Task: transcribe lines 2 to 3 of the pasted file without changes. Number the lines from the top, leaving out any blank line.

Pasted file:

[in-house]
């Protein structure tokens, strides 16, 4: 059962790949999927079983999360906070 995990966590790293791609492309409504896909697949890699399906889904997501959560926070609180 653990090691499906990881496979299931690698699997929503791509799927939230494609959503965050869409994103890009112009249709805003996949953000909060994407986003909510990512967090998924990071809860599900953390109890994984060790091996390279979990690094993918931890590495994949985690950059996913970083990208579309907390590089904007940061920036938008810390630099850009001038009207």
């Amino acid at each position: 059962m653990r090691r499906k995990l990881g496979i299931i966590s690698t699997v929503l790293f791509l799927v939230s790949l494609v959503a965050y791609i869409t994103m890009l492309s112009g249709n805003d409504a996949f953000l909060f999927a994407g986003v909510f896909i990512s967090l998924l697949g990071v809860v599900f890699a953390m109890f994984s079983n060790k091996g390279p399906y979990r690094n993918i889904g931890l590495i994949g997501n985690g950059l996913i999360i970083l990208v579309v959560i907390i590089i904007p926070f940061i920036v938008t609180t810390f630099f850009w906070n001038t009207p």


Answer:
């Protein structure tokens, strides 16, 4: 059962790949999927079983999360906070 995990966590790293791609492309409504896909697949890699399906889904997501959560926070609180 653990090691499906990881496979299931690698699997929503791509799927939230494609959503965050869409994103890009112009249709805003996949953000909060994407986003909510990512967090998924990071809860599900953390109890994984060790091996390279979990690094993918931890590495994949985690950059996913970083990208579309907390590089904007940061920036938008810390630099850009001038009207």
């Amino acid at each position: 059962m653990r090691r499906k995990l990881g496979i299931i966590s690698t699997v929503l790293f791509l799927v939230s790949l494609v959503a965050y791609i869409t994103m890009l492309s112009g249709n805003d409504a996949f953000l909060f999927a994407g986003v909510f896909i990512s967090l998924l697949g990071v809860v599900f890699a953390m109890f994984s079983n060790k091996g390279p399906y979990r690094n993918i889904g931890l590495i994949g997501n985690g950059l996913i999360i970083l990208v579309v959560i907390i590089i904007p926070f940061i920036v938008t609180t810390f630099f850009w906070n001038t009207p």